Saturday, May 26, 2012

General Lewis Cass


Eight counties, ten small cities, and thirty townships in the United States are named after Lewis Cass, along with numerous streets, schools, parks, and lakes. Born in 1782, Cass had a long and distinguished political career at a time when there were many places in the country that still needed names. After serving as a brigadier general in the War of 1812, he was appointed as the Governor of Michigan Territory, and in 1831, he became the Secretary of War. He was later named as the American minister to France, a post he retained for six years. In November 1842, shortly before Cass was to return to the United States, the American expatriate community in Paris held a farewell dinner for the rugged-looking Jacksonian statesman at Les Trois Frères Provençaux, one the city's finest restaurants.

Les Trois Frères Provençaux (1842)

Owned by three brothers-in-law from Provence, the famous restaurant was situated in the Palais-Royal, the ornate palace that once served as the personal residence of Cardinal Richelieu. The renowned restaurant was “the first stop in Paris for many foreigners on the nineteenth-century grand tour, especially for Americans, who admired its furnishings as much as its food…,” according to historian Elliott Shore. “This one establishment so embodied the notion of the French restaurant that it was imported to the first world’s fair in the United States, the Centennial Exposition in Philadelphia in 1876.” 1, 2

Dated November 11, 1842, the menu shown below from the Les Trois Frères Provençaux in Paris is a simple list printed on a single sheet of paper. However, even without design flourishes, it conveys the extravagance of the dinner through its large size (10½ x 15½ inches) and by the headings that show the number of dishes in each course, such as “16 Entrées.” At the time, the formal menu was still evolving toward a standardized format. For example, dishes like the boiled turbot with Hollandaise sauce, shown here as one of the six relevés, eventually were placed in a separate fish course, positioned after the soups.3 Once this change occurred, the relevés were limited to joints of meat and domestic fowl that were displayed at the dining table and then removed to be carved. (Accordingly, this course came to be called “removes” on menus in the English-speaking world.) The wine list at the bottom indicates that this dinner was organized into a first and second service, but without a sorbet marking the transition point.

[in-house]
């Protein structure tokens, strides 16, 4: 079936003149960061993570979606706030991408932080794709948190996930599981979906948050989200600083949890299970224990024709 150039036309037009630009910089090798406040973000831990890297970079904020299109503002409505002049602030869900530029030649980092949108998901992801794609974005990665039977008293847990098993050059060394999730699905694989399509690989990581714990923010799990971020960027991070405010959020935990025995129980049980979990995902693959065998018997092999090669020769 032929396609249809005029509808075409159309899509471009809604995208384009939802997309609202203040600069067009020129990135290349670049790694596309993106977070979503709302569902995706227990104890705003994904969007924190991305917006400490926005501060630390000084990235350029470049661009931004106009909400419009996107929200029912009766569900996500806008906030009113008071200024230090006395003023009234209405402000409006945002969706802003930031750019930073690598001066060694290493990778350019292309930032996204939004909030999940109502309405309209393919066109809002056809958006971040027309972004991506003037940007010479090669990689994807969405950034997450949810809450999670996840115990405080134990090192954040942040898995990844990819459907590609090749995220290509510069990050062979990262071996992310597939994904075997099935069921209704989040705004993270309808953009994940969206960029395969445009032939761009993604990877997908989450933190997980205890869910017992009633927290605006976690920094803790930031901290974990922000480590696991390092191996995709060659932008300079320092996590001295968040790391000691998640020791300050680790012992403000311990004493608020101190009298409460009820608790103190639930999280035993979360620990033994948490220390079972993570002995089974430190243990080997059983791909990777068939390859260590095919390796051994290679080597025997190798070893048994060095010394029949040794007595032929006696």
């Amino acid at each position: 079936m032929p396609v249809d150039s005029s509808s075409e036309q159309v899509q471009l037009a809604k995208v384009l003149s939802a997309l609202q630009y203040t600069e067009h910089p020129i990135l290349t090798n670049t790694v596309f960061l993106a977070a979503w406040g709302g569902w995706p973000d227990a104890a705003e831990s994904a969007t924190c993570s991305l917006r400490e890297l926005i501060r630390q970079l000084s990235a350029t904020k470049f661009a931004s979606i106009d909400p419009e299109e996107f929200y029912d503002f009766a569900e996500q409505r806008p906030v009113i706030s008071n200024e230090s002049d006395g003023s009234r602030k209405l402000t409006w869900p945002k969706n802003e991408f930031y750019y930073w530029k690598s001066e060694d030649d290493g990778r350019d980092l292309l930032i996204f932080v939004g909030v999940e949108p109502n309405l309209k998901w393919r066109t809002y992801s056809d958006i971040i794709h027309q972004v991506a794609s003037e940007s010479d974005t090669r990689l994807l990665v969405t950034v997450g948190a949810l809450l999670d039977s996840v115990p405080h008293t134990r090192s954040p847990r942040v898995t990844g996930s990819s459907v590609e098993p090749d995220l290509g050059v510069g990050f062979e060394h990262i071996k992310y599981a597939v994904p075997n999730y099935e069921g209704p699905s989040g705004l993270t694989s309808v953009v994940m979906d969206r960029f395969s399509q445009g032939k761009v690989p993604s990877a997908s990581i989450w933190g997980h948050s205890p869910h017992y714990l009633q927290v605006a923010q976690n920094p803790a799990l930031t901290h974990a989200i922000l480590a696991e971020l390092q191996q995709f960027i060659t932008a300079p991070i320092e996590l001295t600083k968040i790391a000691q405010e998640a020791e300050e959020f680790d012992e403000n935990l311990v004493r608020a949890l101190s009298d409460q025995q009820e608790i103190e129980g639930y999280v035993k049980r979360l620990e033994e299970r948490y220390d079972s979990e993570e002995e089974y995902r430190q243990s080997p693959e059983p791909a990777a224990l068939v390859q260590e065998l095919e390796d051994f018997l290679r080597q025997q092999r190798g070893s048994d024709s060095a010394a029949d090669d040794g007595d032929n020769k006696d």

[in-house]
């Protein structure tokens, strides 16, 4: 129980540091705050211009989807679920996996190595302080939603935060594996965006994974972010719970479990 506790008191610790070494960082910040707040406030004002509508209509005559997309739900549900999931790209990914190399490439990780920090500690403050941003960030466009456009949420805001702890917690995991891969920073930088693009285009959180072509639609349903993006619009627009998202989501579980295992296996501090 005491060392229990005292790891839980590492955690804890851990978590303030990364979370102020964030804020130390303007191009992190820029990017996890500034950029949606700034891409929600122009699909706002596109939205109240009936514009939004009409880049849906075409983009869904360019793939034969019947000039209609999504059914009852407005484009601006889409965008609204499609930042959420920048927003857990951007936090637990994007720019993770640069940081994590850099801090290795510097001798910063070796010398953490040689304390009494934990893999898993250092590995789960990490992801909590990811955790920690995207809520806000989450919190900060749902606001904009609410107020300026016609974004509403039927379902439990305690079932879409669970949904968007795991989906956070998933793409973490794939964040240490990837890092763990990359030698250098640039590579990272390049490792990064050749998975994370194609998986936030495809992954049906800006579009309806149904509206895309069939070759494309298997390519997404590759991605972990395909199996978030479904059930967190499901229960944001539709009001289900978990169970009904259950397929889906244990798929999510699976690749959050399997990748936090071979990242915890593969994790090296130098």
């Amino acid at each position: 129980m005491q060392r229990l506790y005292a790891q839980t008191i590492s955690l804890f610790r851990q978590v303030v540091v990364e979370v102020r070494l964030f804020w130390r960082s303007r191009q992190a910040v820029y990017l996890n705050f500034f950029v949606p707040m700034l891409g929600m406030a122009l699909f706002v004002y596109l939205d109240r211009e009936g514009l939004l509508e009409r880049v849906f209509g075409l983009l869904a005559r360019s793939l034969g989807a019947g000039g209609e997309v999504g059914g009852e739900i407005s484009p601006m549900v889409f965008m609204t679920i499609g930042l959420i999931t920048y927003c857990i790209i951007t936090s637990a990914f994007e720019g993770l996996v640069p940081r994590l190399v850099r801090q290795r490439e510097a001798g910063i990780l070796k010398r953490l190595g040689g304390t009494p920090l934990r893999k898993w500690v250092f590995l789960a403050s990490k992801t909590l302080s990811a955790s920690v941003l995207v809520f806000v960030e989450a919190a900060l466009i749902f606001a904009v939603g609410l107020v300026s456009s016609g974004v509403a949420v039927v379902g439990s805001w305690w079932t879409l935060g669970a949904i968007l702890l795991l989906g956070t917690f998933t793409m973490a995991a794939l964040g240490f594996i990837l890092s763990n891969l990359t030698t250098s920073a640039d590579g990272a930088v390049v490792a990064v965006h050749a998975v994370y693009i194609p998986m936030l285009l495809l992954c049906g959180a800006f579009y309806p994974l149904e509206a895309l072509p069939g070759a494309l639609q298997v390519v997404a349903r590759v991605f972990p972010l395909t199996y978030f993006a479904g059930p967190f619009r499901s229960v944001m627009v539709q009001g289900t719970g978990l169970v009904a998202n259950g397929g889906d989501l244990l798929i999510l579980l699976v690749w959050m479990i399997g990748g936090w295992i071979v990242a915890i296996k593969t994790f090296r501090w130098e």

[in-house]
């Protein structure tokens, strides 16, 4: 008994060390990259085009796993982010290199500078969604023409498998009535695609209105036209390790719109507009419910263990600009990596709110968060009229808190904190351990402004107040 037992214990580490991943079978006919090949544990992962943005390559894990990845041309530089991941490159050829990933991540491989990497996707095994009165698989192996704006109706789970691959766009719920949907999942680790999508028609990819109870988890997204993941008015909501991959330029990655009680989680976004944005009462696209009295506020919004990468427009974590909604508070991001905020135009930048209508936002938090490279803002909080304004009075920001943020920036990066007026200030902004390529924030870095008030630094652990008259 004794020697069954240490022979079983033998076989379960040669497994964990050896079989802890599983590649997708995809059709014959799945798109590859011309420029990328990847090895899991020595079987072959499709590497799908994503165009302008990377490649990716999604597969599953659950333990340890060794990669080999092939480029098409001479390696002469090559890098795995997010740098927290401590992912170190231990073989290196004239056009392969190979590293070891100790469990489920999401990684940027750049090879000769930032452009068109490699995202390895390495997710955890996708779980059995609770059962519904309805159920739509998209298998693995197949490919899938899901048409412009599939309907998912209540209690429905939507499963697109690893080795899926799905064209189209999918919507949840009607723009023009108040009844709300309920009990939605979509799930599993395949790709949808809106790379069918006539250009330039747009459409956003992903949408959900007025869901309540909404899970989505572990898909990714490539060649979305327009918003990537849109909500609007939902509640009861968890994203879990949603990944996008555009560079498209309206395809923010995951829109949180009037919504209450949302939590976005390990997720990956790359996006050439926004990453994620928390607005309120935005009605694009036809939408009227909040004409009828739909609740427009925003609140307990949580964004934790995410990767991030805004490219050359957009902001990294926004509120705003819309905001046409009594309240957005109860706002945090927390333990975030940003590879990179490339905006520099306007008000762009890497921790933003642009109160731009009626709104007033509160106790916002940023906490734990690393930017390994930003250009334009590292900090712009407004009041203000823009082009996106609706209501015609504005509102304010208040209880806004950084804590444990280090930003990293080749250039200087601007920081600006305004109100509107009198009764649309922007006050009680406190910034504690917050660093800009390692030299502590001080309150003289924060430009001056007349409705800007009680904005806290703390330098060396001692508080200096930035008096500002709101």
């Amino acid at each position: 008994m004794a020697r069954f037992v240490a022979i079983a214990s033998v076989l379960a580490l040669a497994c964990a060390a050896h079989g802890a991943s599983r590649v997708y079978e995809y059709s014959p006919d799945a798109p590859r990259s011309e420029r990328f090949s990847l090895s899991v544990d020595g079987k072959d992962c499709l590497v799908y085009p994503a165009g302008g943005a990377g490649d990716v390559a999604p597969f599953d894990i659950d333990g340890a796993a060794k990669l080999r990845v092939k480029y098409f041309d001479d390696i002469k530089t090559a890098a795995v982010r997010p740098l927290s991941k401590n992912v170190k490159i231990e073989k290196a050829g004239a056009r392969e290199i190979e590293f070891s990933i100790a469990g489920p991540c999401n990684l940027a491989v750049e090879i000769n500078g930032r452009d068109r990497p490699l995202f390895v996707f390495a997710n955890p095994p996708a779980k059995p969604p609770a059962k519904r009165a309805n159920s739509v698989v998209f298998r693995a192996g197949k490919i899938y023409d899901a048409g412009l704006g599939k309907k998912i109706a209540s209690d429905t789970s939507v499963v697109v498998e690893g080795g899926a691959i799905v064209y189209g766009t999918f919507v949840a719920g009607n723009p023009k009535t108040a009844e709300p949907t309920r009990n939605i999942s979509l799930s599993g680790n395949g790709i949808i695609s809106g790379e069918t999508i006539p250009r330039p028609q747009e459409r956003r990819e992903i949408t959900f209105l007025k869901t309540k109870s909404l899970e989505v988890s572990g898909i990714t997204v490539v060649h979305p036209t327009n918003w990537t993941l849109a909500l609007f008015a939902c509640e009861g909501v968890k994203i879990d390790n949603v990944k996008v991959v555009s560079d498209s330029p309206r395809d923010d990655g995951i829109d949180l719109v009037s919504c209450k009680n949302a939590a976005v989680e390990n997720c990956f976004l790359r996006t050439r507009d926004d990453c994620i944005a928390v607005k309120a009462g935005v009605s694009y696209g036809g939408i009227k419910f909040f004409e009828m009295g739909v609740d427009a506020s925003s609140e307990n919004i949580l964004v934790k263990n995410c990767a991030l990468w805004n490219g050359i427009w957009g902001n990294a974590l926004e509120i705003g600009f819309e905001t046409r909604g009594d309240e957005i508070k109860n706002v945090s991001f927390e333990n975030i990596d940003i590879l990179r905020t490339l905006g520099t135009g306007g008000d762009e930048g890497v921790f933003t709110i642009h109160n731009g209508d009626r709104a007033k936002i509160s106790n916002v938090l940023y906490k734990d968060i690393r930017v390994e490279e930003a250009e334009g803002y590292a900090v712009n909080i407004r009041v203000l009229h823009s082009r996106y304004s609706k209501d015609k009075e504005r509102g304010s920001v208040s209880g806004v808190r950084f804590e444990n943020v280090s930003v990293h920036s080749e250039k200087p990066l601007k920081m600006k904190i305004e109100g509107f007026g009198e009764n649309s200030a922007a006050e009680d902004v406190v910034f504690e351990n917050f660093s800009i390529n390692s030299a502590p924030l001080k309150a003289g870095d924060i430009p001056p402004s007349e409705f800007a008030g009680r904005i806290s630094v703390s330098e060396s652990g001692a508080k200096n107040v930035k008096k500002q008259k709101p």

After returning to the United States, Lewis Cass represented Michigan in the Senate from 1845 to 1848, when he was nominated for president by the Democratic Party. After losing the election to Zachary Taylor, he returned to the Senate for another eight years, before becoming Secretary of State. Cass resigned in 1860, when President James Buchanan failed to mobilize the military to avert the secession of the Southern states. Indeed, there were once nine counties named after Cass, until Georgia renamed theirs Bartow County during the Civil War.4

1. Paul Freedman (Ed), Food: The History of Taste, Berkeley, 1976.
2. In 1873, three years before the fair in Philadelphia, Les Trois Frères Provençaux operated a temporary branch at the World Exhibition in Vienna.
3. Les Trois Frères Provençaux was reportedly famous its brandade de morue (creamed salt cod) and bouillabaisse; neither of these regional specialties from Provence appears on this menu.
4. Bartow County, Georgia still has a small community named Cassville that once served as the county seat. 

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